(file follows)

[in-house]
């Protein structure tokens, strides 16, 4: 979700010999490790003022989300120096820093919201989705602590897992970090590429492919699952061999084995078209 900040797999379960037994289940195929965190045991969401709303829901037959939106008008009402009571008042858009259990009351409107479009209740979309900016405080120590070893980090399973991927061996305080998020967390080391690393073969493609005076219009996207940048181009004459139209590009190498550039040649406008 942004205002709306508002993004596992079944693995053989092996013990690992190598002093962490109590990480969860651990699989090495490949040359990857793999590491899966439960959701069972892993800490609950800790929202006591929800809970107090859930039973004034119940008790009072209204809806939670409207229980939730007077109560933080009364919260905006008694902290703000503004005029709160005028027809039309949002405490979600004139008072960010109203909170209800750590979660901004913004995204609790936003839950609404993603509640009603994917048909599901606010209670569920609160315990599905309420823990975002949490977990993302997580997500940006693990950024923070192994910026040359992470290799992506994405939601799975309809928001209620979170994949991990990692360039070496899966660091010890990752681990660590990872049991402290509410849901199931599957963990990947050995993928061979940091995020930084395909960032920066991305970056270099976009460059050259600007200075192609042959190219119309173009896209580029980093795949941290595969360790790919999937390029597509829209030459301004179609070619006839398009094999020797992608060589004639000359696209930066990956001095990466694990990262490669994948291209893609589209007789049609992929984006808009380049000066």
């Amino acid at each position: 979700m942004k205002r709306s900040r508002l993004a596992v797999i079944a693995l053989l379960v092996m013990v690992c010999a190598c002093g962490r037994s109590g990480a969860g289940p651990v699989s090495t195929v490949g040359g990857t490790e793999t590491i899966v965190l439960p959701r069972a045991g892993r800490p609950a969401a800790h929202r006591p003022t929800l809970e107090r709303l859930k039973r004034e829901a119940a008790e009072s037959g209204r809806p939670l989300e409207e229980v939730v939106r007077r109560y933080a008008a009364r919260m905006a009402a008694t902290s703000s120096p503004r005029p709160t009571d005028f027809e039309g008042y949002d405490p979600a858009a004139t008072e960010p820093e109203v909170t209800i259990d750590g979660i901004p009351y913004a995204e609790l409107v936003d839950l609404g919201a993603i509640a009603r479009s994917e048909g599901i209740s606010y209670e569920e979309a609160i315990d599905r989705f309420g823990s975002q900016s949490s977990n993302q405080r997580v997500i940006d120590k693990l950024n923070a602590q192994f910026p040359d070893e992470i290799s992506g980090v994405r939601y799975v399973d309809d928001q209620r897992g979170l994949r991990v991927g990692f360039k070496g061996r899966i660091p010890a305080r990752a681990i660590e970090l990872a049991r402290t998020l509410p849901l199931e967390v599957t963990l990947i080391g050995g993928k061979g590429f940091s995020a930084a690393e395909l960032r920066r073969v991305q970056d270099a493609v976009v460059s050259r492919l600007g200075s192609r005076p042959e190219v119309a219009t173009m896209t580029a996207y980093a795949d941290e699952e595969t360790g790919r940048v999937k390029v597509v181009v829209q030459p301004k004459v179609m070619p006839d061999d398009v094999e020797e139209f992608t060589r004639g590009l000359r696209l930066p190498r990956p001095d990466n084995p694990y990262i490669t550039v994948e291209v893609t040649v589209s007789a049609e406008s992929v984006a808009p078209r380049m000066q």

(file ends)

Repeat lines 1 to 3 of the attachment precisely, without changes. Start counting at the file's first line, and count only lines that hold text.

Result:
[in-house]
């Protein structure tokens, strides 16, 4: 979700010999490790003022989300120096820093919201989705602590897992970090590429492919699952061999084995078209 900040797999379960037994289940195929965190045991969401709303829901037959939106008008009402009571008042858009259990009351409107479009209740979309900016405080120590070893980090399973991927061996305080998020967390080391690393073969493609005076219009996207940048181009004459139209590009190498550039040649406008 942004205002709306508002993004596992079944693995053989092996013990690992190598002093962490109590990480969860651990699989090495490949040359990857793999590491899966439960959701069972892993800490609950800790929202006591929800809970107090859930039973004034119940008790009072209204809806939670409207229980939730007077109560933080009364919260905006008694902290703000503004005029709160005028027809039309949002405490979600004139008072960010109203909170209800750590979660901004913004995204609790936003839950609404993603509640009603994917048909599901606010209670569920609160315990599905309420823990975002949490977990993302997580997500940006693990950024923070192994910026040359992470290799992506994405939601799975309809928001209620979170994949991990990692360039070496899966660091010890990752681990660590990872049991402290509410849901199931599957963990990947050995993928061979940091995020930084395909960032920066991305970056270099976009460059050259600007200075192609042959190219119309173009896209580029980093795949941290595969360790790919999937390029597509829209030459301004179609070619006839398009094999020797992608060589004639000359696209930066990956001095990466694990990262490669994948291209893609589209007789049609992929984006808009380049000066």
């Amino acid at each position: 979700m942004k205002r709306s900040r508002l993004a596992v797999i079944a693995l053989l379960v092996m013990v690992c010999a190598c002093g962490r037994s109590g990480a969860g289940p651990v699989s090495t195929v490949g040359g990857t490790e793999t590491i899966v965190l439960p959701r069972a045991g892993r800490p609950a969401a800790h929202r006591p003022t929800l809970e107090r709303l859930k039973r004034e829901a119940a008790e009072s037959g209204r809806p939670l989300e409207e229980v939730v939106r007077r109560y933080a008008a009364r919260m905006a009402a008694t902290s703000s120096p503004r005029p709160t009571d005028f027809e039309g008042y949002d405490p979600a858009a004139t008072e960010p820093e109203v909170t209800i259990d750590g979660i901004p009351y913004a995204e609790l409107v936003d839950l609404g919201a993603i509640a009603r479009s994917e048909g599901i209740s606010y209670e569920e979309a609160i315990d599905r989705f309420g823990s975002q900016s949490s977990n993302q405080r997580v997500i940006d120590k693990l950024n923070a602590q192994f910026p040359d070893e992470i290799s992506g980090v994405r939601y799975v399973d309809d928001q209620r897992g979170l994949r991990v991927g990692f360039k070496g061996r899966i660091p010890a305080r990752a681990i660590e970090l990872a049991r402290t998020l509410p849901l199931e967390v599957t963990l990947i080391g050995g993928k061979g590429f940091s995020a930084a690393e395909l960032r920066r073969v991305q970056d270099a493609v976009v460059s050259r492919l600007g200075s192609r005076p042959e190219v119309a219009t173009m896209t580029a996207y980093a795949d941290e699952e595969t360790g790919r940048v999937k390029v597509v181009v829209q030459p301004k004459v179609m070619p006839d061999d398009v094999e020797e139209f992608t060589r004639g590009l000359r696209l930066p190498r990956p001095d990466n084995p694990y990262i490669t550039v994948e291209v893609t040649v589209s007789a049609e406008s992929v984006a808009p078209r380049m000066q």